About Ideas

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OO/HO’ Model lamp-post MDF, acrylic, 2012. by Bedwyr Williams. Owned by The Collective

The last remaining days of 2017 and a good time to think about what lies ahead in 2018.

Reflecting on The Collective year that has seen studio visits, exhibitions and of course the Collective’s own showing at Work Place Gallery, Gateshead we continue to enjoy the concept and fruits of our efforts. At the same time we try to work on ideas of where we might go next on a journey that has already lasted more years than we ever thought possible.

Recently I happened to watch the BBC’s replay of the 2016 documentary “who’s afraid of Conceptual art ,presented by Dr James Fox.  As some (though not all) of the contemporary art the Collective has purchased is “conceptual” in nature, and much of the conversation from friends and family who see the art in our homes is on this subject, it was a topic I was keen to watch.  The often heard remark “I could have done that!” or “what a rip-off” when they learn the purchase price, generally points to the fact many people flounder when it comes to the idea of “conceptual” – what it means or a largely “why bother?” attitude as there is no understandable explanation for what they are viewing.

The documentary is well worth a watch. Moving in time from the innovator Marcel Duchamp to contemporary artist Katie Patterson the documentary captures the beginnings and much of the journey conceptual art has taken over the last 100 years. The interviews with some of the current artists are particularly illuminating.

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Work No.233 by Martin Creed. Owned by the Collective: Cubitt Collection

Martin Creed, for example, an artist whose work we have in our Collection. The discreet message (fuck off) of work No.233, written in the top corner of a plain piece of copy paper and given added weight from the blank space below it is typical of Creed’s ability to make “something out of nothing“. It was a work that caused consternation and discussion for six households with children – and often quoted as their favourite work if asked!  Making things that are humorously subversive and don’t please everyone holds appeal for all generations!

In the documentary Martin Creed’s comment when asked about his paper ball work sums up what many of us feel about any artwork, contemporary, conceptual or otherwise.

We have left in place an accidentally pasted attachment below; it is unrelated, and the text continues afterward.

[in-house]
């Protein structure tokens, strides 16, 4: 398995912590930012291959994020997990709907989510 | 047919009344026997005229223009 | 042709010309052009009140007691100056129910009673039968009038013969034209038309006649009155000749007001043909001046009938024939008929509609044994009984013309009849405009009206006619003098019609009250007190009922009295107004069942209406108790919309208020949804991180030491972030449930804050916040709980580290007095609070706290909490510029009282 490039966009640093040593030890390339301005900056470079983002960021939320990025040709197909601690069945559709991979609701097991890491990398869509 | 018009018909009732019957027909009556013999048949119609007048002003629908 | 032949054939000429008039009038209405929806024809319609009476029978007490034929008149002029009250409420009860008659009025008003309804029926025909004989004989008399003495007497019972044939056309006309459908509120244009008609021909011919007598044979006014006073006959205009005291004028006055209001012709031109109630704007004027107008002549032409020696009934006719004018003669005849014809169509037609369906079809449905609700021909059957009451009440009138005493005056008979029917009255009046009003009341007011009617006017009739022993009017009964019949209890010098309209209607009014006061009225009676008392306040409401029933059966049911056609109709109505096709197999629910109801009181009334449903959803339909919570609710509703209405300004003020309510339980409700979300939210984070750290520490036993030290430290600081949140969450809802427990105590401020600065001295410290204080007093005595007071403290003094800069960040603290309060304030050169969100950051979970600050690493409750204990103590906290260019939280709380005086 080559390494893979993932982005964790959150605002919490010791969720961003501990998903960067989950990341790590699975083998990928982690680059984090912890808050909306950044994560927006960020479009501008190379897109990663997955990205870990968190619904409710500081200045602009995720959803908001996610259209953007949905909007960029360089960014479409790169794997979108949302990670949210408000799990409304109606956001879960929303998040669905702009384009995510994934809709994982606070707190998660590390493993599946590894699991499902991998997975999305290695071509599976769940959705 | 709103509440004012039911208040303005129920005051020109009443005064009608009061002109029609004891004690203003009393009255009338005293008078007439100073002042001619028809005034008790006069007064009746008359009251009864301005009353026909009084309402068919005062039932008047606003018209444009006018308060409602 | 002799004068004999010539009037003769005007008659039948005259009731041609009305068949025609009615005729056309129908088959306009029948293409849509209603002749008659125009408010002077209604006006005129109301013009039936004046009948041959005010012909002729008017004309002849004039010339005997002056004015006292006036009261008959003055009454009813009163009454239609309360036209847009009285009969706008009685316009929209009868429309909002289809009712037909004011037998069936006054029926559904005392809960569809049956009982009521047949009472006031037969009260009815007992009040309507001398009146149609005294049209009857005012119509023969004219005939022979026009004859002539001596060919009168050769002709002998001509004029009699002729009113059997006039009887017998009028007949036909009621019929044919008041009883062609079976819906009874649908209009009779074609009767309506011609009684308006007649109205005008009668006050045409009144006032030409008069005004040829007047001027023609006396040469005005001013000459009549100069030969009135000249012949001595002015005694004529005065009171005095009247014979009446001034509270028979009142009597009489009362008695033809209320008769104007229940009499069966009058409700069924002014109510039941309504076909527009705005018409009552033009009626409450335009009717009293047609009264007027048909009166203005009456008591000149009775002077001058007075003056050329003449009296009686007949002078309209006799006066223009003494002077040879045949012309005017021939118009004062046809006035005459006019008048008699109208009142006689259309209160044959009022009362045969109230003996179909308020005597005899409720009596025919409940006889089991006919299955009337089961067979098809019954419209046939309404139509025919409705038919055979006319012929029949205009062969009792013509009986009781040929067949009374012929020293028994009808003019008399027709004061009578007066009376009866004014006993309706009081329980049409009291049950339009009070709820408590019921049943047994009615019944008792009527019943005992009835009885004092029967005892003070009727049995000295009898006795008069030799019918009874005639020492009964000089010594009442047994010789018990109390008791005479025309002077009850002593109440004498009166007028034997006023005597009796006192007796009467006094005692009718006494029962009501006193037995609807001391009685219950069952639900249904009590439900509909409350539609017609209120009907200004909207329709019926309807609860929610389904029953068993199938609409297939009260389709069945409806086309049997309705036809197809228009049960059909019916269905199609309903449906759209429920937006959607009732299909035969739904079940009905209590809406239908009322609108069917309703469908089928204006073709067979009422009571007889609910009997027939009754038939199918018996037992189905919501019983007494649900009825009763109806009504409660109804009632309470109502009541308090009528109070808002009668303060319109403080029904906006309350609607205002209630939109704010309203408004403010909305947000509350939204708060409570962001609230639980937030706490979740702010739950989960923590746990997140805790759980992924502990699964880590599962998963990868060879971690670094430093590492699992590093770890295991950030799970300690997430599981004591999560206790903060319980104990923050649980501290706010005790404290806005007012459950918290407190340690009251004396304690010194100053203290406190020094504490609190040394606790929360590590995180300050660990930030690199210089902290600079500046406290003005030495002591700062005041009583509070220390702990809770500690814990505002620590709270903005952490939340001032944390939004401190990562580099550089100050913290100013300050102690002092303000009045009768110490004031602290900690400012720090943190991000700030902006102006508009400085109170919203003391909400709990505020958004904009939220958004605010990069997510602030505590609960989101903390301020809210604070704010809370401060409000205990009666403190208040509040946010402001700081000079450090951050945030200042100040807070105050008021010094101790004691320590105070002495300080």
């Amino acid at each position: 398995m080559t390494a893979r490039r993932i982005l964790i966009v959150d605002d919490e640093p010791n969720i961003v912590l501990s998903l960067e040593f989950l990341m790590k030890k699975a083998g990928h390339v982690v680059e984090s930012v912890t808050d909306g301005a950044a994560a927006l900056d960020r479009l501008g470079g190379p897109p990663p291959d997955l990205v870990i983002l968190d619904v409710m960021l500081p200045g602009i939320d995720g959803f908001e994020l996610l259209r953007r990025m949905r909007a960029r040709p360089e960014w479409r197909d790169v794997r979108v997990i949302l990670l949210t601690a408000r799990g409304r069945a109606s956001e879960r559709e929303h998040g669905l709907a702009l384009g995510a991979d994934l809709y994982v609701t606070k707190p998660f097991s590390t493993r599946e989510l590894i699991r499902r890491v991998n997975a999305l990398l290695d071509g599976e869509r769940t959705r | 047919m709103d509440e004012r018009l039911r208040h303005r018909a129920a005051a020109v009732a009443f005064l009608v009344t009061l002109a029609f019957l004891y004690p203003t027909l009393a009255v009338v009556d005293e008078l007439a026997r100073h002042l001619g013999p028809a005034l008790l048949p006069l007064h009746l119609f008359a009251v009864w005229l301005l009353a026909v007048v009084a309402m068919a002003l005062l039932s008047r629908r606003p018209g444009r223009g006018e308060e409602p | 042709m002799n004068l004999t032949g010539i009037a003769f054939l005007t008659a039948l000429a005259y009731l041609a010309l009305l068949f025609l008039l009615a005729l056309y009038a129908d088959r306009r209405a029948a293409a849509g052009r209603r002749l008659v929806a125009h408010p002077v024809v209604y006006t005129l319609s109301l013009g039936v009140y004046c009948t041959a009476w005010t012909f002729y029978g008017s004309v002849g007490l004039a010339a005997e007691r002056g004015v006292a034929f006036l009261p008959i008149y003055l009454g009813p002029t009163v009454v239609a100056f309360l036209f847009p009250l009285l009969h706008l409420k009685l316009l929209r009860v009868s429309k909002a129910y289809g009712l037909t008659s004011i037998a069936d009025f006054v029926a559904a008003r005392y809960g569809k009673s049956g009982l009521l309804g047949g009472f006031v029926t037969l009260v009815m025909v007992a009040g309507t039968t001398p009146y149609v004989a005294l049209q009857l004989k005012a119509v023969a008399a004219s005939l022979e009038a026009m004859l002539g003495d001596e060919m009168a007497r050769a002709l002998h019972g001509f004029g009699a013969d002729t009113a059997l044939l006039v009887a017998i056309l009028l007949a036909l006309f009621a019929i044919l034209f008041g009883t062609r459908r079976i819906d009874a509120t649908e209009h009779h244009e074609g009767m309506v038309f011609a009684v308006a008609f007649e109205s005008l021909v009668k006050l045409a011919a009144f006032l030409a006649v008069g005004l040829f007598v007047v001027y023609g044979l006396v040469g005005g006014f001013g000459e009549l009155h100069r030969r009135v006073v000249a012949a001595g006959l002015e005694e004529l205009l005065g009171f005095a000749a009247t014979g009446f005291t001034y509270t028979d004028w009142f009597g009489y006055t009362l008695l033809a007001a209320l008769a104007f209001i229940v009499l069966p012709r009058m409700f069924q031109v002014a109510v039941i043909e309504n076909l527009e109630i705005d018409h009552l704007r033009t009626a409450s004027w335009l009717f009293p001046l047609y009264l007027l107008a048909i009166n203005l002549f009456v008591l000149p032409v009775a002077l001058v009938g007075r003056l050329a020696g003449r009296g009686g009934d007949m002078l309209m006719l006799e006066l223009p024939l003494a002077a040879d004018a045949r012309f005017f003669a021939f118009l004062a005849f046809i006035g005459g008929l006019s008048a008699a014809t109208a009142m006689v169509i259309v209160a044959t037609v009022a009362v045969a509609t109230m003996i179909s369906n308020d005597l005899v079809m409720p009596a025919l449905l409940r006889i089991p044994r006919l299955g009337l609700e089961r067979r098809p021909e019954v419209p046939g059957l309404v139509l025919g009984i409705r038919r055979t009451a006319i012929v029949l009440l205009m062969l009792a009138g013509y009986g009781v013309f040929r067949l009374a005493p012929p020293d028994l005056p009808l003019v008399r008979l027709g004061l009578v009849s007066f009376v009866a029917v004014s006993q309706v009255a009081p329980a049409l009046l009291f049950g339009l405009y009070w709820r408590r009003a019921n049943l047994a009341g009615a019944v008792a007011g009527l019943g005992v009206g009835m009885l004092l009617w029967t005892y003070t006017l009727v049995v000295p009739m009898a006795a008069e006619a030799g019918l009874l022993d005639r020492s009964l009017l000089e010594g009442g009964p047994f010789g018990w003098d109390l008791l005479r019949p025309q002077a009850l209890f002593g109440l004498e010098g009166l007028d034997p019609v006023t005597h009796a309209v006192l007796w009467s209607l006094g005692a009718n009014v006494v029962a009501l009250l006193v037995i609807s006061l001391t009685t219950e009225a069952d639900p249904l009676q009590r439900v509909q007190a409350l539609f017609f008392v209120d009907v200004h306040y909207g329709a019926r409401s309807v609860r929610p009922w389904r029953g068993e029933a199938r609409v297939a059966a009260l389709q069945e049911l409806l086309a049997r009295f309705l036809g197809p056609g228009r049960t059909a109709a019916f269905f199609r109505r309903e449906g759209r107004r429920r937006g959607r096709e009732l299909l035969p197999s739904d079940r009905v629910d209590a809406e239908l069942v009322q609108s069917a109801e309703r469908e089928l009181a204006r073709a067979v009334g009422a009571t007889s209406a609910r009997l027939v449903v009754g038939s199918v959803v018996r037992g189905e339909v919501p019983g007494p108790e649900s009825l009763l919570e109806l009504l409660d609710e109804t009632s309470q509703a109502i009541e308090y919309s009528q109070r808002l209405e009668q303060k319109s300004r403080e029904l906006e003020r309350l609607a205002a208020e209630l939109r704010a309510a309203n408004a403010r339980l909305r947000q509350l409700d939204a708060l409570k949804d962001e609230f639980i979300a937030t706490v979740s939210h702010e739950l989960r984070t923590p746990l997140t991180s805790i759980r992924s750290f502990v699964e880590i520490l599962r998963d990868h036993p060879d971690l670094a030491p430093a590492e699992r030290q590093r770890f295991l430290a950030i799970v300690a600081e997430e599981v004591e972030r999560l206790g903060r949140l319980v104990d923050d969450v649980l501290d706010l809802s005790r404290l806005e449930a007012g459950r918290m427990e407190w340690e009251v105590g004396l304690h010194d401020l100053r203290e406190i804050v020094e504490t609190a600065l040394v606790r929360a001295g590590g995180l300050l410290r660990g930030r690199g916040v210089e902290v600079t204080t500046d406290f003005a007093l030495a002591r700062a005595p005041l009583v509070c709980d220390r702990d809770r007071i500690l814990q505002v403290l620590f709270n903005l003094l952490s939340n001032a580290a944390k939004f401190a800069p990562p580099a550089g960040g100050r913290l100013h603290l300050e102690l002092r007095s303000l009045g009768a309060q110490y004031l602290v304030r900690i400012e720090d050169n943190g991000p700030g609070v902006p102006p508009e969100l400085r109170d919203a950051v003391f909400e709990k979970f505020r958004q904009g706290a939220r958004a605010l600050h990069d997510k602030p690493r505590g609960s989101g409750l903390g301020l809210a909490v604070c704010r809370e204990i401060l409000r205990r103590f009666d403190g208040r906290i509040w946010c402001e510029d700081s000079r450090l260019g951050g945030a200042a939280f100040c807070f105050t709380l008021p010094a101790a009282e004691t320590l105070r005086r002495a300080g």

Who says what is bad or what is good?, if something is exciting or feels good that is the test”

It is subjective.  The real test for us in the Collective comes when we live with a work that we may not personally have been involved in purchasing but have then selected to have in our house until the next exchange.  Deciding whether it makes you feel good or excited can be a challenge but over time can result in a change in the way you feel or what you think when you see it.  It’s about ideas.

But it was artist Robert Montgomery who uses “language”  to create text works in different but often large bright neon lights, billboard poems and woodcuts in public spaces whose comments left a notable impression on me

the point of art is to touch the hearts of strangers without the trouble of ever having to meet them“..

Whilst this is true for the most part in that for the majority of viewers there is no engagement with the artists (nor is engagement desired), but instead our enjoyment is based on how it makes us “feel”, a gut reaction, it is a different concept to how the Collective decides to buy art.  Here we actively encourage engagement with the artist as part of the purchasing process. This enables an understanding of the artist as both ‘creator’ and ‘idea generator’ – a human engagement that connects strangers with artist.  It doesn’t happen on every occasion but wherever possible we strive to make it a trouble worth having!

As Dr James Fox points out “with conceptual art we shouldn’t worry about whether it is art or not but whether it makes us think or not

It’s about ideas.

Happy New year to all!

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